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Mr. Saji Thomas and Mr. Arnim Schwidrowski
Countries generally tax the forestry sector to achieve the twin objectives of revenue maximization and sustainability of logging levels. In an ideal world of perfect markets and information, auctions would be the best instrument to determine the price of extraction rights. However, a number of factors-including a lack of information on the forest resources under consideration, uncertainties as to the stability of property rights over time, and a lack of access to credit-have limited the use of auctions so far, particularly in low-income countries. To establish transparency of the forestry sector's financial flows, this paper discusses a radical simplification of Liberia's current timber tax structure, including a proposal to reduce the sector's current tax system to two instruments, an area tax and an export tax.
Mr. Saji Thomas and Mr. Arnim Schwidrowski

Front Matter Page African Department Authorized for distribution by Edouard Maciejewski Contents I. Introduction II. Liberia’s Timber Sector A. Evolution of Liberia’s Timber Sector B. Liberia’s Timber Revenue System III. Why Are Forestry Taxes Different from other Taxes? IV. Assessment of Fiscal Instruments Used in Forestry Sector V. An Interim Proposal for Timber Taxation References Tables Table 1. Advantages and Disadvantages of Forest Taxes and Fees Figures Figure 1. Flow of Timber Through the Forest Sector and

International Monetary Fund

with Dollarization F. Will Dollarization Help Liberia? Boxes 5. Financing of Fiscal Deficits During the 1980s III. Simplifying Liberia’s Timber Tax Structure—A Contribution to Enhance Revenue Transparency A. Introduction B. Evolution of Liberia’s Timber Sector C. Liberia’s Timber Revenue System D. Principles of Forestry Taxation E. Simplifying Liberia’s Timber Tax Structure Boxes 6. Flow of Timber Through the Forest Sector and Application of Taxes Statistical Appendix Tables 1. Sectoral Gross Domestic Product, 2000–04 2. Sectoral

International Monetary Fund. African Dept.

(CEMAC). Following the Executive Board discussion on Gabon, David Lipton, First Deputy Managing Director and Acting Chair stated: “Macroeconomic conditions are slowly improving in Gabon, but the recovery remains fragile. Estimates indicate that overall economic growth weakened due to declining oil production and the stronger-than-expected impact of fiscal consolidation on sectors linked to government expenditure. These weaknesses were moderated by a robust growth of the mineral extraction, agriculture, and timber sectors. In 2018, higher oil prices, new investment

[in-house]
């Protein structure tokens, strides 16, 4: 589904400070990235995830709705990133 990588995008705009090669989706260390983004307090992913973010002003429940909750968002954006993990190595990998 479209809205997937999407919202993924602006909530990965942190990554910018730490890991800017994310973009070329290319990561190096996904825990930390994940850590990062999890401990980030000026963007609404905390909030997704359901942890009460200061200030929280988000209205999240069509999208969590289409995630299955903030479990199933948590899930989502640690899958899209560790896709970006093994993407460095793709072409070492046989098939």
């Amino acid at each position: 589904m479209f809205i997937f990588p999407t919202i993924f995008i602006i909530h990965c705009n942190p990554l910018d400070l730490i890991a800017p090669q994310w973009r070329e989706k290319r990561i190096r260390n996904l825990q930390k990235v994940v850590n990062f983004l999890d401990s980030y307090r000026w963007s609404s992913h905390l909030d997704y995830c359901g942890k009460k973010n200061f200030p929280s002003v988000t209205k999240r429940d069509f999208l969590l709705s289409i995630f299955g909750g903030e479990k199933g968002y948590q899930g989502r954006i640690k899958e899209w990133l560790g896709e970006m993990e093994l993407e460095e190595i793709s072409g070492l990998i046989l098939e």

International Monetary Fund

Appraisal Boxes 1. Measures Taken by the NTGL to Strengthen Economic Management 2. Timber Sector and Sanctions 3. Liberia’s Dual Currency System 4. The Results-Focused Transitional Framework (RFTF) Tables 1. Selected Economic and Financial Indicators, 1999–2004 2. Summary of Central Government Operations, 1999–June 2004 3. Monetary Survey, June 2002–June 2004 4. Balance of Payments, 1999–2004 5. External Public Debt, Debt Service, and Arrears, 1999–2003 Appendices I. Summary of Fiscal TA Needs Assessment II. Early Findings and Initial Priority

Mr. Saji Thomas and Mr. Arnim Schwidrowski

of a transparent system of revenue collection. To establish transparency of the sector’s financial flows, Liberia is taking a number of actions with external assistance . To this end, this paper discusses a radical simplification of Liberia’s current timber tax structure. The paper proceeds as follows: After a description of the evolution of Liberia’s timber sector and of its tax structure, it provides an overview of the theory of timber taxation. Based on a theoretical model, a range of taxes and fees applied to forestry activities is being evaluated in light of

International Monetary Fund

authorities are requesting waivers for nonobservance of performance criteria and are also asking for the combined completion of the second and third program review. I—Recent developments After a robust performance in the first half of 2008, economic activity slowed down in the latter months of that year, due primarily to the weakening global economy, which has particularly affected the manganese and timber sectors. As a result, non-oil real GDP growth is estimated at 3.0 percent in 2008, against 6.2 percent in 2007. The oil production also declined by 1.2 percent

International Monetary Fund. African Dept.

, and timber sectors. Growth in oil production could be around 15 percent in 2019, compared with around 5 percent initially forecasted, thanks to the performance of new oil fields and the absence of operational malfunctions during the year. In the non-oil sector, growth is projected at 2.5 percent compared to 1.8 percent in 2018. Inflation declined by 0.9 percent at end-September 2019 due to reduction in food prices, and private sector credit growth at end-September 2019 remain modest at 4.0 percent. During the same period the external current account improved by more